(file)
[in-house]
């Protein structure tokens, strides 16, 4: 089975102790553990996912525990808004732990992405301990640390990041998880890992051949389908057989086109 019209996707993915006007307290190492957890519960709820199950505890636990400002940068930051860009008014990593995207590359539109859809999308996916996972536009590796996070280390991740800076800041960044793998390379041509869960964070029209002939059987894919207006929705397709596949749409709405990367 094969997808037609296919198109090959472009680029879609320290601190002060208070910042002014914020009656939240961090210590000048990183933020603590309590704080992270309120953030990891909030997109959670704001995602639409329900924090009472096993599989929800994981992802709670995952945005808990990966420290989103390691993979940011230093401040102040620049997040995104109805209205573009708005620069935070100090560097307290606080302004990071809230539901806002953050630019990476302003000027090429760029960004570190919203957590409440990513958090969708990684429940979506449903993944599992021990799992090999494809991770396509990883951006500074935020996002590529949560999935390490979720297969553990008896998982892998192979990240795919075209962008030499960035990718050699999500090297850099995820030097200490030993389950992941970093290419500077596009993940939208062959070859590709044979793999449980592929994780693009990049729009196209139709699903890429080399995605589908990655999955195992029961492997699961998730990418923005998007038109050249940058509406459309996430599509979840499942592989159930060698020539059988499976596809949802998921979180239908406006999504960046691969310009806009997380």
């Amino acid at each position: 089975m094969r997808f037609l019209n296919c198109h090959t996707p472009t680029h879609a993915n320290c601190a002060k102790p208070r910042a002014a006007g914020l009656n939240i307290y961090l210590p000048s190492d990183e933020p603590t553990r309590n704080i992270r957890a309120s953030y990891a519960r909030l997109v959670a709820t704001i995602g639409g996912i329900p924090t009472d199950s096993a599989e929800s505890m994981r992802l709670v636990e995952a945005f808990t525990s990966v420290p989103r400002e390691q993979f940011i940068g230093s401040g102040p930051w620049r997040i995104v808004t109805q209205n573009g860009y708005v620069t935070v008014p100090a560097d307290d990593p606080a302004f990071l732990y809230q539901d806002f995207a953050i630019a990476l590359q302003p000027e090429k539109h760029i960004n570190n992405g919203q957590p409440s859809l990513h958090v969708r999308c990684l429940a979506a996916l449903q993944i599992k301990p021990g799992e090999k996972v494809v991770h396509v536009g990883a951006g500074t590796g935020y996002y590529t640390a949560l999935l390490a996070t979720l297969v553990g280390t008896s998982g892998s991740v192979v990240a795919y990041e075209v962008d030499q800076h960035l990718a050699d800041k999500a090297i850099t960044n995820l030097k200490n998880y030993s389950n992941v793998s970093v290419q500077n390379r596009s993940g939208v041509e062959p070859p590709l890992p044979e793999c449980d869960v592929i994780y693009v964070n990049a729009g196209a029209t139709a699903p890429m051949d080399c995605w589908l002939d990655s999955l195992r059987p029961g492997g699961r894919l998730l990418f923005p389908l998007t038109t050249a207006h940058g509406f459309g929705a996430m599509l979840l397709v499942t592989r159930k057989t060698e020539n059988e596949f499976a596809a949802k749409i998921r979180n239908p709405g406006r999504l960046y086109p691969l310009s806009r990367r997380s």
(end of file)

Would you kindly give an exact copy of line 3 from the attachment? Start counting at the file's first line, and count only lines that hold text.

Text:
């Amino acid at each position: 089975m094969r997808f037609l019209n296919c198109h090959t996707p472009t680029h879609a993915n320290c601190a002060k102790p208070r910042a002014a006007g914020l009656n939240i307290y961090l210590p000048s190492d990183e933020p603590t553990r309590n704080i992270r957890a309120s953030y990891a519960r909030l997109v959670a709820t704001i995602g639409g996912i329900p924090t009472d199950s096993a599989e929800s505890m994981r992802l709670v636990e995952a945005f808990t525990s990966v420290p989103r400002e390691q993979f940011i940068g230093s401040g102040p930051w620049r997040i995104v808004t109805q209205n573009g860009y708005v620069t935070v008014p100090a560097d307290d990593p606080a302004f990071l732990y809230q539901d806002f995207a953050i630019a990476l590359q302003p000027e090429k539109h760029i960004n570190n992405g919203q957590p409440s859809l990513h958090v969708r999308c990684l429940a979506a996916l449903q993944i599992k301990p021990g799992e090999k996972v494809v991770h396509v536009g990883a951006g500074t590796g935020y996002y590529t640390a949560l999935l390490a996070t979720l297969v553990g280390t008896s998982g892998s991740v192979v990240a795919y990041e075209v962008d030499q800076h960035l990718a050699d800041k999500a090297i850099t960044n995820l030097k200490n998880y030993s389950n992941v793998s970093v290419q500077n390379r596009s993940g939208v041509e062959p070859p590709l890992p044979e793999c449980d869960v592929i994780y693009v964070n990049a729009g196209a029209t139709a699903p890429m051949d080399c995605w589908l002939d990655s999955l195992r059987p029961g492997g699961r894919l998730l990418f923005p389908l998007t038109t050249a207006h940058g509406f459309g929705a996430m599509l979840l397709v499942t592989r159930k057989t060698e020539n059988e596949f499976a596809a949802k749409i998921r979180n239908p709405g406006r999504l960046y086109p691969l310009s806009r990367r997380s």